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Emergency school funding just a stop gap

Minnesota Governor Mark Dayton is hitting the road this week to promote his proposal to provide one-time emergency funding to the state’s public school districts.
The governor is proposing spending $136 million of the state’s projected $329 million surplus to provide additional aid to school districts. The proposal would increase aid to school districts by a relatively modest 2 percent.
Dayton sent a letter to the state’s news media this week trying to get editorial backing of his proposal. According to his letter, at least 59 school districts across the state are facing serious budget deficits, which may result in the laying off of teachers and the cutting of programs.
This is nothing new for Minnesota school districts. It was not so very long ago when many districts were in statutory operating debt, hurt not only by declining enrollment, but by aid “shifts,” in which the state delayed making payments of promised aid to school districts while the state tried to address its own budget crisis.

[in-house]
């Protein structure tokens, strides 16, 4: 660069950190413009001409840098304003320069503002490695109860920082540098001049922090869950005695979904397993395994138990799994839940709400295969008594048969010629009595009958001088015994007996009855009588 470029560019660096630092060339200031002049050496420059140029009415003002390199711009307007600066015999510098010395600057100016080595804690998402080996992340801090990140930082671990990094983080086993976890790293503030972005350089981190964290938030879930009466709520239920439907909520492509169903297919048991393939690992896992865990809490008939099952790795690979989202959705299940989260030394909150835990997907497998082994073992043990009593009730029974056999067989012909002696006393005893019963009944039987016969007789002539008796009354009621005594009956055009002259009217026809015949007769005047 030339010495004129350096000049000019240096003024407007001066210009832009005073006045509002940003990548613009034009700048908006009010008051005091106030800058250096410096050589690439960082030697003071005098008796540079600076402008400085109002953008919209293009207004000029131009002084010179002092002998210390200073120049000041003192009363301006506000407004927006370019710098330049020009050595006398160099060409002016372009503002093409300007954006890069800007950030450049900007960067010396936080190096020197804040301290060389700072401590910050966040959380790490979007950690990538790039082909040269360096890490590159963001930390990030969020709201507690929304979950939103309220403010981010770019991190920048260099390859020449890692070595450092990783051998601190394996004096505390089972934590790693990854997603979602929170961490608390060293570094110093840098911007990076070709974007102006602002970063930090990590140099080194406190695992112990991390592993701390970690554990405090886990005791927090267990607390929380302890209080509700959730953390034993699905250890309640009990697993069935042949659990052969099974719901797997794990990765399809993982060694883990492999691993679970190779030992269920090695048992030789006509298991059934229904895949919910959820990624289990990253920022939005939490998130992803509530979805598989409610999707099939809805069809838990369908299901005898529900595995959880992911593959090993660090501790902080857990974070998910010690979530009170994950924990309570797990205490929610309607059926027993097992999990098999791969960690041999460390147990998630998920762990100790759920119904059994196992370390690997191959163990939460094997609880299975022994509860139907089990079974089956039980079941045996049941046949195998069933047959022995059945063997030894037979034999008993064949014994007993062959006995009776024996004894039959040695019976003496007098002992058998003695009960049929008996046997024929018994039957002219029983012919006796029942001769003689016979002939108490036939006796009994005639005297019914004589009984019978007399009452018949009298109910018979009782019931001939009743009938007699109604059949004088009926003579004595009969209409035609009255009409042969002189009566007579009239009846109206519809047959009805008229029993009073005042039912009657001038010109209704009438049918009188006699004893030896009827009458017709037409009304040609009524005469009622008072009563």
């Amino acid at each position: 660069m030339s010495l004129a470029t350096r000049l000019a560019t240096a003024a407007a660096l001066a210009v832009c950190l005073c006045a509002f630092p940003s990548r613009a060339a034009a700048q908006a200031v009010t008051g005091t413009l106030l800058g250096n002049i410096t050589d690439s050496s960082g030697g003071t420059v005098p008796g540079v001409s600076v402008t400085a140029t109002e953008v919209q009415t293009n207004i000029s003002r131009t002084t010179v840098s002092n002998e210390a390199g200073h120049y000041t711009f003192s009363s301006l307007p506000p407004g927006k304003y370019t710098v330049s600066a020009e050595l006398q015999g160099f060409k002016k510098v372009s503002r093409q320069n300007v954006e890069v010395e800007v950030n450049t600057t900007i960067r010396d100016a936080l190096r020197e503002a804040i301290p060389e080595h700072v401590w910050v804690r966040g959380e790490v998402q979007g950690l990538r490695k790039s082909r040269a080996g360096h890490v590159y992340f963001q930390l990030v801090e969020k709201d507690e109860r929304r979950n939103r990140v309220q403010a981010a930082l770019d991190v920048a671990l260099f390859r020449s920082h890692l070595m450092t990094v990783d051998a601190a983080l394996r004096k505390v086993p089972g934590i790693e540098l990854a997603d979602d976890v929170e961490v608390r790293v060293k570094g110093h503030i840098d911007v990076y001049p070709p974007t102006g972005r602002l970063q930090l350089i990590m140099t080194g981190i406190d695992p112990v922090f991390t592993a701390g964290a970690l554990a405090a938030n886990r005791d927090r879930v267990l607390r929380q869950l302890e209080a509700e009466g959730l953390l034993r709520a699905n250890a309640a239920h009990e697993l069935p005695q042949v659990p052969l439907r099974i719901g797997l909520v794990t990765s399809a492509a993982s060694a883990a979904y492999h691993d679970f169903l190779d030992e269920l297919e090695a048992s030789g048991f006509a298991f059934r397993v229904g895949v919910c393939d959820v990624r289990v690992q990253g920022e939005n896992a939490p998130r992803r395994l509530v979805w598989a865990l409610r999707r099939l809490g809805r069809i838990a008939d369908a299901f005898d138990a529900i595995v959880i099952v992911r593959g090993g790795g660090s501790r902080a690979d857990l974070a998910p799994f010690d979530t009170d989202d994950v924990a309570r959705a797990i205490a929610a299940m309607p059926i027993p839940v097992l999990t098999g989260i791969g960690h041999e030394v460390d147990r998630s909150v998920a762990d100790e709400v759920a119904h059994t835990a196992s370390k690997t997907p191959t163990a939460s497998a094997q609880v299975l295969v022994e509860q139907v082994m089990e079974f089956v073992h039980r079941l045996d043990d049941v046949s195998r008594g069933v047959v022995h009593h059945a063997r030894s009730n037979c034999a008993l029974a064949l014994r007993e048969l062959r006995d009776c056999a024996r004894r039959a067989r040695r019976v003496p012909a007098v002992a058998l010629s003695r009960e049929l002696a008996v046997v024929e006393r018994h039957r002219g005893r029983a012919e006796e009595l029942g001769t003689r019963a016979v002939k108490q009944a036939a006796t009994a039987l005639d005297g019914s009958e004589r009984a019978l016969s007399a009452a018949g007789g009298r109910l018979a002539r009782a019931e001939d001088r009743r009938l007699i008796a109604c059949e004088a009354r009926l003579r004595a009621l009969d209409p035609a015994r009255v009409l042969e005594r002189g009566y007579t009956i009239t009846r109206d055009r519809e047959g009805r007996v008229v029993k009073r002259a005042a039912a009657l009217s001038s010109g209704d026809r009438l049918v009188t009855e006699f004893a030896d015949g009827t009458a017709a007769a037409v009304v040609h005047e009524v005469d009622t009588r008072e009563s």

We can applaud the governor’s desire to provide “emergency aid” to school districts. It is imperative that schools are adequately funded if we want our children to have exemplary educations.
However, “one-time” means one time. In essence, we may slap a bandage on the wound now, but we’ll end up having to deal with the infection at some point.
Our funding formula for school districts needs to change dramatically. Currently, it is based on enrollment. When the current funding basis was proposed in the early 1970s, our state had a booming population, even in the rural areas.
Now, families are having fewer children. Factor in that our rural population is gradually migrating toward the metro area, and rural Minnesota, in particular, is seeing a dramatic decline in its number of children.
In the rural area, that has meant the consolidations of school districts, with children traveling further and further to get their educations.
It’s time to change the funding formula. It’s not hard to figure out that it takes more money to educate more kids. However, there are certain basic operating costs school districts have regardless of the number of its students. A classroom that hosts 22 students costs the same to heat, light and operate as a classroom with 29 students. But a classroom with 22 students brings in far less revenue to a district than a class with 29 students.
It’s time the Legislature starts looking at a new formula for education that accounts for both fixed operating costs as well as student enrollment.
Education has changed dramatically in the last 20 years; our method of paying for it needs to change also.